All tetracyclines are eliminated via renal and biliary pathways, but differ in their relative dependence on the two. All undergo significant enterohepatic circulation. Doxycycline and minocycline are primarily eliminated in the bile and less than a third is eliminated unchanged. Oxytetracycline, tetracycline, methacycline, and demeclocycline are eliminated primarily in urine with 42 to 70%, depending on the derivative, being eliminated unchanged.
Elimination half-lives range from 6-11 hours for tetracycline and oxytetracycline to 11 to 23 for doxycycline and minocycline. Anuria hardly changes the rate of elimination of doxycycline and minocycline, but tetracycline elimination half-life increases to 57 to 108 hours.
Elimination half-lives of oxytetracycline, tetracycline, and minocycline tend to be shorter in dogs, approximately 6 hours, than in humans (9.5, 10.6, and 17.5 hours, respectively). Horses and cattle have elimination half-lives of oxytetracycline similar to those of humans. [Horses/donkeys may have longer half-lives resulting in the toxicity frequently reported, Bowersock, T. 1995]
The data presented above for doxycycline and minocycline imply that they are biotransformed to some extent in the liver. Indeed, phenytoin or barbiturate induction of hepatic drug metabolizing enzymes may reduce the elimination half-life of doxycycline by more than 50%.
Tetracyclines are generally regarded as relatively non-toxic, but they produce a fairly large number of adverse effects, some of which can be life threatening under the right circumstances. Therefore, they should not be used casually.
Allergic reactions are not a major problem with the tetracyclines although they do occur.
Biological adverse effects
Superinfection (suprainfection) may occur with the tetracyclines, particularly the older, more poorly absorbed ones when given orally. Because of their broad spectrum of activity, activity against commensal organisms of the gut, and effective concentration in the gut, they nearly always alter the intestinal flora. This may occur within 24 to 48 hours, but these changes are not always clinically evident as diarrhea. It is not unusual to find superinfection with yeasts or resistant pathogenic bacteria. Although frowned upon by the FDA, commercial preparations of tetracyclines combined with nystatin (an oral antifungal) have been prepared to help combat superinfection with yeasts. Many authorities believe that because such superinfections do not always occur, there is less risk to the patient if one waits until there is evidence of yeast superinfection before beginning therapy.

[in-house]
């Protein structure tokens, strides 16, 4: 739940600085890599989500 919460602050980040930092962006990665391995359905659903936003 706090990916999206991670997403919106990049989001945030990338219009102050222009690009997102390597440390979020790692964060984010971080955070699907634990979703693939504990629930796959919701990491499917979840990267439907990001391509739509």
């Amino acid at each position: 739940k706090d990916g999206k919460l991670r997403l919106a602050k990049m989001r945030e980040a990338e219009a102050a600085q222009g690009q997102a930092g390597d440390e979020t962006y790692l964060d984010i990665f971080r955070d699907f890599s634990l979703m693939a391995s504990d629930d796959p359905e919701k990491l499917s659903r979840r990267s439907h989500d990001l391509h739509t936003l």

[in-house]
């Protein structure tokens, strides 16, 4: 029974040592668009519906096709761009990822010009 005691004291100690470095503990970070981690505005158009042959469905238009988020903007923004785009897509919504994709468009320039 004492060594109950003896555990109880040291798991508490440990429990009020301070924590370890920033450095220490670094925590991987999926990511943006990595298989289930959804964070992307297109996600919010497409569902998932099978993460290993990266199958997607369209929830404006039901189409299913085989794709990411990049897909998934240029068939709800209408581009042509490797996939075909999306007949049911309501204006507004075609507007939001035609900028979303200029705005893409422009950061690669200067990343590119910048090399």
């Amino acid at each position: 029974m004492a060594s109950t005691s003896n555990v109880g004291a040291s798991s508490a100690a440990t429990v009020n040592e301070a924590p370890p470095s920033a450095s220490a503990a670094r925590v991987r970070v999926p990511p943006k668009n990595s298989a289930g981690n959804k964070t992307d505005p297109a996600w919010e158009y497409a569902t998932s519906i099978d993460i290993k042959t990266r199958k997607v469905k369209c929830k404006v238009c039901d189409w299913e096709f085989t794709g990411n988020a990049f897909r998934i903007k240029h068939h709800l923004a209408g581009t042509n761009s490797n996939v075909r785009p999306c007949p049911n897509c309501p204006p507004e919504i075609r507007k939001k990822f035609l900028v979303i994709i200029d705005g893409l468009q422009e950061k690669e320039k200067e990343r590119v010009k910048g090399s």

Diarrhea may occur and will usually be the result of change in microflora of the gut. See the discussion of superinfection.
Indigestion may occur for reasons already presented under the heading of superinfections. It may be difficult to differentiate indigestion due to changes in flora from that caused by direct irritation to the gastrointestinal mucosa.
Indigestion is potentially problematic in ruminants because of the large number of bacteria and protozoans in the rumen. Horses, rabbits and other animals with large cecum/colon microfloral populations are also sensitive to the effects of tetracyclines.
Sore mouth and perineal itching
Sore mouth and perineal itching due to overgrowth of yeasts are "more frequent" according to the USPDI11th90.
Most direct toxicity is due to the irritant properties of the drugs, the inhibition of protein synthesis, or their predilection for bony tissues.
Irritation of gastric mucosa leading to cramps or burning of the stomach can be of such severity as to cause poor patient compliance. This often results in nausea and vomiting. Note that minocycline and doxycycline may be taken with food to reduce the impact of this irritation.
The same irritant properties also limit the use of these drugs for IM or SC injections where all cause pain and most cause sterile abscesses.
Deposition in calcified tissues
Deposition in calcified tissues, e.g., teeth can result in discoloration, especially when given during developmental stages. Higher doses given at inopportune stages of growth can result in bone deformation. Nearly everyone who received tetracyclines as a child will have teeth that fluoresce under a UV light source whether their teeth are stained brown or not.
Dizziness / light headedness is commonly seen with minocycline, but not the others. This is caused by vestibular or CNS toxicity and is of such severity and frequency that CDC has changed recommendations on its non-essential use.
Antianabolic effect resulting from decreased protein synthesis. In the presence of reduced renal function this is evident as azotemia and increased serum urea nitrogen (SUN).
photosensitivity may be associated with the use of all tetracyclines, but is especially a problem with demeclocycline. Patients should be kept out of heavy sunlight when receiving tetracyclines.
The list of diseases for which tetracyclines can be used is long, but because of increasing resistance it is becoming shorter. It is advised that the reader consult a "current therapy", a "medicine" textbook, or a reference such as USPDI to see the range and types of infections for which they are regarded as effective therapy. Because they are effective against a wide range of bacteria and many protozoans their applications are broader than many antibacterials.
Tetracyclines are effective in many infections caused by Gram-negative and Gram-positive bacteria. Examples include Brucella, Francisella, Pseudomonas pseudomallei, Neisseria gonorrhoea, and Treponema pallidum.
Many Pasteurellae and Borrelia hurgdorferi (Lyme disease) ??? Most common use in vet med is in combination with sulfas (e.g., sulfadimethoxine [Albon] with which they are synergistic. Used to treat most Strept, Staph, Pasteurella infections in cattle [Bowersock 1995].
In addition, tetracyclines are effective in Rickettsial infections, such as Q fever and Rocky Mountain Spotted Fever, as well as those caused by Mycoplasma and Chlamydia. The latter two are often causes of pneumonia and genitourinary tract infections. Psittacosis, caused by Chlamydia psittaci, is treated with tetracyclines.
Problematic cases of malaria and ameobiasis may benefit from tetracyclines given in conjunction with more specific anti-infective therapy.
Demeclocycline may also be used to treat a non-infectious problem known as syndrome of inappropriate (excess) antidiuretic hormone (SIADH). It acts by inhibiting ADH-induced water reabsorption in the kidney to induce water diuresis. It is apparent that when used as an anti-infectious agent, this diuresis may be considered as an adverse effect.